Non-GAAP adjusted operating expenses were $89.6 million for the third quarter, a decrease of $28.5 million versus the prior year period. As a reminder, our non-GAAP adjusted operating expenses excludes stock-based compensation and depreciation. Cost of sales for the third quarter were $0.7 million compared to $1.8 million in the prior year period. This decrease reflects the timing of purchases of API, packaging, labeling and other related expenses during the period compared to the prior year. SG&A expenses were $53.3 million for the third quarter, a decrease of $4.4 million from the second quarter of this year and a decrease of $17.3 million versus the third quarter of 2020. Our R&D expenses in the third quarter were $45 million, a decrease of $3.8 million from the same period last year. We expect operating expenses will be higher in the fourth quarter of 2021 relative to Q3 and relative to what we anticipate for next year.

This is due to a higher-than-normal spend in R&D as we prepare the data sets for release later this year and early next year, as discussed by Michelle. For the nine months ended September 30, 2021, total R&D expenses were $133.6 million, with NASH-related R&D expenses representing approximately 2/3 of this cost. We ended Q3 in a higher cash position than Q2, adding $3 million in cash from operations, which excludes the net impact of the debt exchange, new debt issuance and stock repurchase during the quarter. This increase was driven by our strong sales performance in both U.S. and international and our continued focus on managing operating expenses. [Technical Issues] We are also narrowing our operating expense guidance and now expect operating expenses to be between $380 million and $395 million as compared to our previous guidance of $380 million to $410 million.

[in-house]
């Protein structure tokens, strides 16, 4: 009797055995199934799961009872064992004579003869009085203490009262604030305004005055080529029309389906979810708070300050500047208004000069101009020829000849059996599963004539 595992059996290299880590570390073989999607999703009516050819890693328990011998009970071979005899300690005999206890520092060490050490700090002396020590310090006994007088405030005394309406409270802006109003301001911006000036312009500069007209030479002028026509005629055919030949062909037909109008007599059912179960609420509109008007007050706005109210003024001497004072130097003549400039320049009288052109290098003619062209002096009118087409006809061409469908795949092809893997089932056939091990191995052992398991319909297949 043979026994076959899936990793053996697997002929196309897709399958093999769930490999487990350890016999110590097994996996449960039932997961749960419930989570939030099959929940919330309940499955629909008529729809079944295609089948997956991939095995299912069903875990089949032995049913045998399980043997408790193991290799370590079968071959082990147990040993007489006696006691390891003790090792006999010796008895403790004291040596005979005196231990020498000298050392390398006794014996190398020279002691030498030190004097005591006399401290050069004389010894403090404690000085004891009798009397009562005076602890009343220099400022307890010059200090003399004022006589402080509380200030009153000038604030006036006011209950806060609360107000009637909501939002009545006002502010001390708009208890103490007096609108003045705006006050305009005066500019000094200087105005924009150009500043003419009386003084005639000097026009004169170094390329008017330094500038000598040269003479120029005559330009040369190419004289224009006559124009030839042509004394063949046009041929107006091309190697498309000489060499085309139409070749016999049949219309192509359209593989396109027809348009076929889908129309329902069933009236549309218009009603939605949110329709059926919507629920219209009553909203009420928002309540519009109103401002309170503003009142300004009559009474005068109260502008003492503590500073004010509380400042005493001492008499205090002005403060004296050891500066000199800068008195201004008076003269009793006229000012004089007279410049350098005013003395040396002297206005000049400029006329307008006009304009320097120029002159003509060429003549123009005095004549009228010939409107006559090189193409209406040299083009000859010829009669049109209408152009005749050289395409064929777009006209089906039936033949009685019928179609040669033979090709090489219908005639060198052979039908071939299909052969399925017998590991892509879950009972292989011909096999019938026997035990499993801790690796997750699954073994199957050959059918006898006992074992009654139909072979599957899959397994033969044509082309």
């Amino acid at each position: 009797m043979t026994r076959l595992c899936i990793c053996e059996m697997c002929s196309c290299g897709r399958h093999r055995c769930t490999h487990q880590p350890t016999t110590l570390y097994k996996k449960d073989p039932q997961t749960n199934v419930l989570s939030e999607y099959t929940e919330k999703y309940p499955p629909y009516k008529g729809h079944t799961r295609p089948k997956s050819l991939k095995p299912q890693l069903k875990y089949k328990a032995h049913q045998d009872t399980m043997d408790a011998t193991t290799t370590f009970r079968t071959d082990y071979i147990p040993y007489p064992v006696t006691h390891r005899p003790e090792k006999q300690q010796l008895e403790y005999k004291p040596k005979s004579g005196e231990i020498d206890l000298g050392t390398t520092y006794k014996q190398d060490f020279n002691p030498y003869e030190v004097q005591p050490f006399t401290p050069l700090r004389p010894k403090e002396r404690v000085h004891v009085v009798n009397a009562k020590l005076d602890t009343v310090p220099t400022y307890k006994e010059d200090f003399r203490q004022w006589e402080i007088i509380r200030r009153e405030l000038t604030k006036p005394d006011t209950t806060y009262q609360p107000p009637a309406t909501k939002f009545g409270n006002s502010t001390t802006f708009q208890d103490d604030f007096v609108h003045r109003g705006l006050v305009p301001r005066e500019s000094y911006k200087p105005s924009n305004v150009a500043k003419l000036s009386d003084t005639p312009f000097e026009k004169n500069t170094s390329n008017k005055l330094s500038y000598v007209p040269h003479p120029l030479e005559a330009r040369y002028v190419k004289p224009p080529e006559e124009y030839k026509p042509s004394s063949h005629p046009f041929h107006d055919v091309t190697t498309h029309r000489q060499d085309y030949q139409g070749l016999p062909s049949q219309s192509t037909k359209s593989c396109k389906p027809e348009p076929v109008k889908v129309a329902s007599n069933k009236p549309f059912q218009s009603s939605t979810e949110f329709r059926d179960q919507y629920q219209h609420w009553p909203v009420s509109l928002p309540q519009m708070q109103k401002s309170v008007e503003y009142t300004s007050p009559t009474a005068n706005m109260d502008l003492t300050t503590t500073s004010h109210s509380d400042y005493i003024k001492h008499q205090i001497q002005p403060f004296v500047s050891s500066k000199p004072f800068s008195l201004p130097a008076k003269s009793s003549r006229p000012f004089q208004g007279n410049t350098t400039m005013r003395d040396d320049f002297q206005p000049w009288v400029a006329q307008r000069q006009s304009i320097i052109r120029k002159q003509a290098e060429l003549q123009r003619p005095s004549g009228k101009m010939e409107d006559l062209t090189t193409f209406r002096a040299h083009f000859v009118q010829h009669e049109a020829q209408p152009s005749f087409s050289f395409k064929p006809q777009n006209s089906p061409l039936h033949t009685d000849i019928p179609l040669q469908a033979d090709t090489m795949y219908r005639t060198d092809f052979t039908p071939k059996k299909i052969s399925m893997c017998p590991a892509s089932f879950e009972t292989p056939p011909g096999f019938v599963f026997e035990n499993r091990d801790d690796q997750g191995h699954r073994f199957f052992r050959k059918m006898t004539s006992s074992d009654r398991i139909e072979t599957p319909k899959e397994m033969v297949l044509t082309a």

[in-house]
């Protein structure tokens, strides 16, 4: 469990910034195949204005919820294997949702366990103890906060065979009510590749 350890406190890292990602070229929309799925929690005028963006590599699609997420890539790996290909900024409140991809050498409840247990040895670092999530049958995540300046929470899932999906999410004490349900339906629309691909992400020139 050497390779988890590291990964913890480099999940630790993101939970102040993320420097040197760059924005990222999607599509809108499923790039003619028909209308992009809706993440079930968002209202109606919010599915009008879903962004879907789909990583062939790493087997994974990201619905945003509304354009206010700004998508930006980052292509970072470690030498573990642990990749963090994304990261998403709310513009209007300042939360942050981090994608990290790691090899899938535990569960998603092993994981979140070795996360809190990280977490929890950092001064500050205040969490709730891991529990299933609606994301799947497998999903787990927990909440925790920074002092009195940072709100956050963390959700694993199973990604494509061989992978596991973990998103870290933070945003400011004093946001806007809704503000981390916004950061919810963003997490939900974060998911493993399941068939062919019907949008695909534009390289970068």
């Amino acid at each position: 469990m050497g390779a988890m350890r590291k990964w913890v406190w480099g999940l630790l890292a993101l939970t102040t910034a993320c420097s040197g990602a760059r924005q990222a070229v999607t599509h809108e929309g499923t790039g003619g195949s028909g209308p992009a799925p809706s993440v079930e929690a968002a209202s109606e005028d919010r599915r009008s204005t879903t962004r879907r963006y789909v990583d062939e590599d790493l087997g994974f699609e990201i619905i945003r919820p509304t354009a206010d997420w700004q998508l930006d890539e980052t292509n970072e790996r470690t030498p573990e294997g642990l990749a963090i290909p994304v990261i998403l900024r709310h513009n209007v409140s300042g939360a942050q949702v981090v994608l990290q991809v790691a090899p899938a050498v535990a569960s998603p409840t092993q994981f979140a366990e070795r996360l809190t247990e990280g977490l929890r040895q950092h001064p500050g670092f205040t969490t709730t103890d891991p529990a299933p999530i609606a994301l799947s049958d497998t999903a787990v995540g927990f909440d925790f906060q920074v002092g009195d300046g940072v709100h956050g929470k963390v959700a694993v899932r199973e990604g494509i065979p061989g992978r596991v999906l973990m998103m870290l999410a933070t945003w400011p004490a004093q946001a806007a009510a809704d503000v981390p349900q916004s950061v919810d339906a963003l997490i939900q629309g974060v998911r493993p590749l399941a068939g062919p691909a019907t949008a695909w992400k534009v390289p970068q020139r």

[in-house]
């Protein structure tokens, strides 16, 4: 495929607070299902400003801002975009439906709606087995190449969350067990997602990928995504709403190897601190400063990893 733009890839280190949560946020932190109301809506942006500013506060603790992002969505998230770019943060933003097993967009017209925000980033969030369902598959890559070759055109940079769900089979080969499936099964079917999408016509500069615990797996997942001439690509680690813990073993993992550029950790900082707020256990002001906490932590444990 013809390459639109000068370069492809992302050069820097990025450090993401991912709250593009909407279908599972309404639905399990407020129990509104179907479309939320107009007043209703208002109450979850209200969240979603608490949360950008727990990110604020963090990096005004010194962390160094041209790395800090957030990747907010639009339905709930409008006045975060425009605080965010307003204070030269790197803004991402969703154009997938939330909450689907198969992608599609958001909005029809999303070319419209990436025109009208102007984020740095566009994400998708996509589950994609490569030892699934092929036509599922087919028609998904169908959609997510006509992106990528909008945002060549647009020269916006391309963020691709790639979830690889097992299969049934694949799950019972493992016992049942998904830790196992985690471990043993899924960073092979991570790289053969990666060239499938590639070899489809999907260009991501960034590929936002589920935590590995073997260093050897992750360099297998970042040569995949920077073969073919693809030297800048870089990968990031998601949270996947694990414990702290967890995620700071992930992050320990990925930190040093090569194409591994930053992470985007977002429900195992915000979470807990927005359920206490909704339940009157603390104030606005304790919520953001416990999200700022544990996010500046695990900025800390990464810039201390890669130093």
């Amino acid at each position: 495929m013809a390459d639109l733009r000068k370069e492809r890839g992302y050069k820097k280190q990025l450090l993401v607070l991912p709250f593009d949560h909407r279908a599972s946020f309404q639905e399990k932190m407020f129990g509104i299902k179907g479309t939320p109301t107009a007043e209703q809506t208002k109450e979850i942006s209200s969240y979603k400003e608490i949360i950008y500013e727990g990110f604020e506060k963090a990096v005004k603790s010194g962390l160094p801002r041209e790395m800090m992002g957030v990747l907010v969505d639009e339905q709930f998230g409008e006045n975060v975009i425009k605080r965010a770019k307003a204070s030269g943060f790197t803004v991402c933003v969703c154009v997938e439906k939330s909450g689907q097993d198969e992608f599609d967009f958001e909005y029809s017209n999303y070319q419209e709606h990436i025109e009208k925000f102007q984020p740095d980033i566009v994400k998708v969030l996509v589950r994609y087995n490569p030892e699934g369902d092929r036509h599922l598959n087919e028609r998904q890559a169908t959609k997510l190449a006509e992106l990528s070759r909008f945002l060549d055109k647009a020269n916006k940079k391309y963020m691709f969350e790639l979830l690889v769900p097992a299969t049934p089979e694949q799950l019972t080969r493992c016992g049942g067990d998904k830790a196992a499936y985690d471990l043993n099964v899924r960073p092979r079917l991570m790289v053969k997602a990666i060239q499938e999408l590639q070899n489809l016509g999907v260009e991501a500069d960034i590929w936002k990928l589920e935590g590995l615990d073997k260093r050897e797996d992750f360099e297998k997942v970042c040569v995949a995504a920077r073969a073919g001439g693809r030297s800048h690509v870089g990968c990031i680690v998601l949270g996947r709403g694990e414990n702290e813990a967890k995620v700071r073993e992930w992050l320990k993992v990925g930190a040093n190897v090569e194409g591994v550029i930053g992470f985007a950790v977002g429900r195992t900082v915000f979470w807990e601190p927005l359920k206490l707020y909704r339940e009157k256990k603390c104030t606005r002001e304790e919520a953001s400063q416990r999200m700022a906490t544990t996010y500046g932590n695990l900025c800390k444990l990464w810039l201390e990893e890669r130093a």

Lastly, we were able to successfully execute a convertible note exchange to manage the near-term maturity of our debt. Between the debt exchange, a subsequent repurchase of $38 million in notes in private transactions, we lowered our 2023 maturity to $114 million, which allows us to manage our near-term debt with cash on hand. This gives us the ability to focus on growing our PBC business and generating important data in NASH to define our path forward. Since joining INTERCEPT earlier this year, it has been one of my top priorities to ensure that we remain financially strong and well positioned for growth. We have derisked our balance sheet significantly this year, and we will continue to utilize our cash prudently and ensure that we have a strong balance sheet to support our foundational PBC franchise, execute on our clinical and regulatory milestones and have the flexibility to expand our portfolio and pipeline. Now Ill turn it back over to the operator to start the Q&A.

Questions and Answers:

Operator

[Operator Instructions] Our first question comes from Ritu Baral with Cowen.

Anvita Gupta -- Cowen -- Analyst

Good morning, team.This is Anvita on for Ritu this morning. Congrats on the great quarter. We wanted to get some details on the progress of the reading of biopsies from the REGENERATE trial. Could you comment on how many biopsies have you reevaluated thus far? And how many patients do you have the 48-month follow-up safety data to date? Thank you.

Jerome Durso -- President, Chief Executive Officer & Director